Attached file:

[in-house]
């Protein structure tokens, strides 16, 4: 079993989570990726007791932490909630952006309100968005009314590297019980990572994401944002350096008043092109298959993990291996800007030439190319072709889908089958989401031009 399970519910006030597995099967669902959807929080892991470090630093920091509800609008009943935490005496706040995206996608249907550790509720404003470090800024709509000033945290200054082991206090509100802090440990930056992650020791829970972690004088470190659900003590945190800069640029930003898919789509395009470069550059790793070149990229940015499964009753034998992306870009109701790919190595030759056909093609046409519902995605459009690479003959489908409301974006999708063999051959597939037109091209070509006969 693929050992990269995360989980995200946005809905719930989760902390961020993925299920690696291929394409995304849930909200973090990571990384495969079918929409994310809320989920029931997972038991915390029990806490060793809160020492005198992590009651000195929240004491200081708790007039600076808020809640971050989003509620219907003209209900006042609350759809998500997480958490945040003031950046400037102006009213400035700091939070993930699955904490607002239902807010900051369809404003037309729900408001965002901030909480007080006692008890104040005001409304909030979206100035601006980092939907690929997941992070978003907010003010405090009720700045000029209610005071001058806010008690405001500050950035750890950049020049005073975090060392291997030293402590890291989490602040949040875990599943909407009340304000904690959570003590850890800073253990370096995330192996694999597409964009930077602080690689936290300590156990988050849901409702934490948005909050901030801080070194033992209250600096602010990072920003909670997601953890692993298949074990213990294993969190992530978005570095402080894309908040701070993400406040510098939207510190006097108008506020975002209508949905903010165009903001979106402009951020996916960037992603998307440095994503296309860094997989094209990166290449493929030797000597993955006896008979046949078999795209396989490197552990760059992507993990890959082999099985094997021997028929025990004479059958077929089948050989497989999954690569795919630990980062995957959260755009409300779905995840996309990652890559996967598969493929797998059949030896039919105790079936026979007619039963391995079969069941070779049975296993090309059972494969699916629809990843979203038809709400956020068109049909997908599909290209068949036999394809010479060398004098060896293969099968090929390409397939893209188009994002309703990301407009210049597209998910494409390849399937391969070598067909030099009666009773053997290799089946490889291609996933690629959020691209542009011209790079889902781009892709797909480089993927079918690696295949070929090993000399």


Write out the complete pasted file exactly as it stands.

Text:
[in-house]
């Protein structure tokens, strides 16, 4: 079993989570990726007791932490909630952006309100968005009314590297019980990572994401944002350096008043092109298959993990291996800007030439190319072709889908089958989401031009 399970519910006030597995099967669902959807929080892991470090630093920091509800609008009943935490005496706040995206996608249907550790509720404003470090800024709509000033945290200054082991206090509100802090440990930056992650020791829970972690004088470190659900003590945190800069640029930003898919789509395009470069550059790793070149990229940015499964009753034998992306870009109701790919190595030759056909093609046409519902995605459009690479003959489908409301974006999708063999051959597939037109091209070509006969 693929050992990269995360989980995200946005809905719930989760902390961020993925299920690696291929394409995304849930909200973090990571990384495969079918929409994310809320989920029931997972038991915390029990806490060793809160020492005198992590009651000195929240004491200081708790007039600076808020809640971050989003509620219907003209209900006042609350759809998500997480958490945040003031950046400037102006009213400035700091939070993930699955904490607002239902807010900051369809404003037309729900408001965002901030909480007080006692008890104040005001409304909030979206100035601006980092939907690929997941992070978003907010003010405090009720700045000029209610005071001058806010008690405001500050950035750890950049020049005073975090060392291997030293402590890291989490602040949040875990599943909407009340304000904690959570003590850890800073253990370096995330192996694999597409964009930077602080690689936290300590156990988050849901409702934490948005909050901030801080070194033992209250600096602010990072920003909670997601953890692993298949074990213990294993969190992530978005570095402080894309908040701070993400406040510098939207510190006097108008506020975002209508949905903010165009903001979106402009951020996916960037992603998307440095994503296309860094997989094209990166290449493929030797000597993955006896008979046949078999795209396989490197552990760059992507993990890959082999099985094997021997028929025990004479059958077929089948050989497989999954690569795919630990980062995957959260755009409300779905995840996309990652890559996967598969493929797998059949030896039919105790079936026979007619039963391995079969069941070779049975296993090309059972494969699916629809990843979203038809709400956020068109049909997908599909290209068949036999394809010479060398004098060896293969099968090929390409397939893209188009994002309703990301407009210049597209998910494409390849399937391969070598067909030099009666009773053997290799089946490889291609996933690629959020691209542009011209790079889902781009892709797909480089993927079918690696295949070929090993000399």